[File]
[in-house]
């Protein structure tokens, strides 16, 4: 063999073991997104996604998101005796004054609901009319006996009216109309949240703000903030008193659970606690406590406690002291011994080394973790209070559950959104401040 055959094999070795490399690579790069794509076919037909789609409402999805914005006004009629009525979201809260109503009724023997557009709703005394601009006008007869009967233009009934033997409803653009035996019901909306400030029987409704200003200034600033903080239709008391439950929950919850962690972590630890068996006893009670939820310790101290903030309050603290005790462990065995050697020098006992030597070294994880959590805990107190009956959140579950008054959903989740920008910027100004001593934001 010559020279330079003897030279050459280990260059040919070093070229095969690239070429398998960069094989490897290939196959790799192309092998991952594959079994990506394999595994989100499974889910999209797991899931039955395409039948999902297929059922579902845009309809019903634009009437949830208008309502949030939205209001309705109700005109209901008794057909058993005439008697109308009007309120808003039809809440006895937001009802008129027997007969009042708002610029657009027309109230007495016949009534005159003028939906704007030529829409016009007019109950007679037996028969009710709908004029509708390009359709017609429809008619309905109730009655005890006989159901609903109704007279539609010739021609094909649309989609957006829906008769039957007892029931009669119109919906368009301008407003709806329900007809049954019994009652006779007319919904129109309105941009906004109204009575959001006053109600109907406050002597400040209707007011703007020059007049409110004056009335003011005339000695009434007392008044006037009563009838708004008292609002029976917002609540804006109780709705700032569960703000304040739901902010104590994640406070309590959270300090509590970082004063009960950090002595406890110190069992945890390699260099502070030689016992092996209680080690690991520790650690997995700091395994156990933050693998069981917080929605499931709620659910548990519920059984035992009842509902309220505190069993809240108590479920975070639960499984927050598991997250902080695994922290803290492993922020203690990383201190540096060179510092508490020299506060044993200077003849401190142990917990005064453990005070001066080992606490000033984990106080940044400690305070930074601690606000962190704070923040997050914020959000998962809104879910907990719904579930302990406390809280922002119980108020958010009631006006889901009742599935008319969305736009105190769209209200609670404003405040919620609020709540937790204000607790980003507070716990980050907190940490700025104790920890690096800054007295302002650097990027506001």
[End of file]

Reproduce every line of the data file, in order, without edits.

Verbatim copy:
[in-house]
């Protein structure tokens, strides 16, 4: 063999073991997104996604998101005796004054609901009319006996009216109309949240703000903030008193659970606690406590406690002291011994080394973790209070559950959104401040 055959094999070795490399690579790069794509076919037909789609409402999805914005006004009629009525979201809260109503009724023997557009709703005394601009006008007869009967233009009934033997409803653009035996019901909306400030029987409704200003200034600033903080239709008391439950929950919850962690972590630890068996006893009670939820310790101290903030309050603290005790462990065995050697020098006992030597070294994880959590805990107190009956959140579950008054959903989740920008910027100004001593934001 010559020279330079003897030279050459280990260059040919070093070229095969690239070429398998960069094989490897290939196959790799192309092998991952594959079994990506394999595994989100499974889910999209797991899931039955395409039948999902297929059922579902845009309809019903634009009437949830208008309502949030939205209001309705109700005109209901008794057909058993005439008697109308009007309120808003039809809440006895937001009802008129027997007969009042708002610029657009027309109230007495016949009534005159003028939906704007030529829409016009007019109950007679037996028969009710709908004029509708390009359709017609429809008619309905109730009655005890006989159901609903109704007279539609010739021609094909649309989609957006829906008769039957007892029931009669119109919906368009301008407003709806329900007809049954019994009652006779007319919904129109309105941009906004109204009575959001006053109600109907406050002597400040209707007011703007020059007049409110004056009335003011005339000695009434007392008044006037009563009838708004008292609002029976917002609540804006109780709705700032569960703000304040739901902010104590994640406070309590959270300090509590970082004063009960950090002595406890110190069992945890390699260099502070030689016992092996209680080690690991520790650690997995700091395994156990933050693998069981917080929605499931709620659910548990519920059984035992009842509902309220505190069993809240108590479920975070639960499984927050598991997250902080695994922290803290492993922020203690990383201190540096060179510092508490020299506060044993200077003849401190142990917990005064453990005070001066080992606490000033984990106080940044400690305070930074601690606000962190704070923040997050914020959000998962809104879910907990719904579930302990406390809280922002119980108020958010009631006006889901009742599935008319969305736009105190769209209200609670404003405040919620609020709540937790204000607790980003507070716990980050907190940490700025104790920890690096800054007295302002650097990027506001």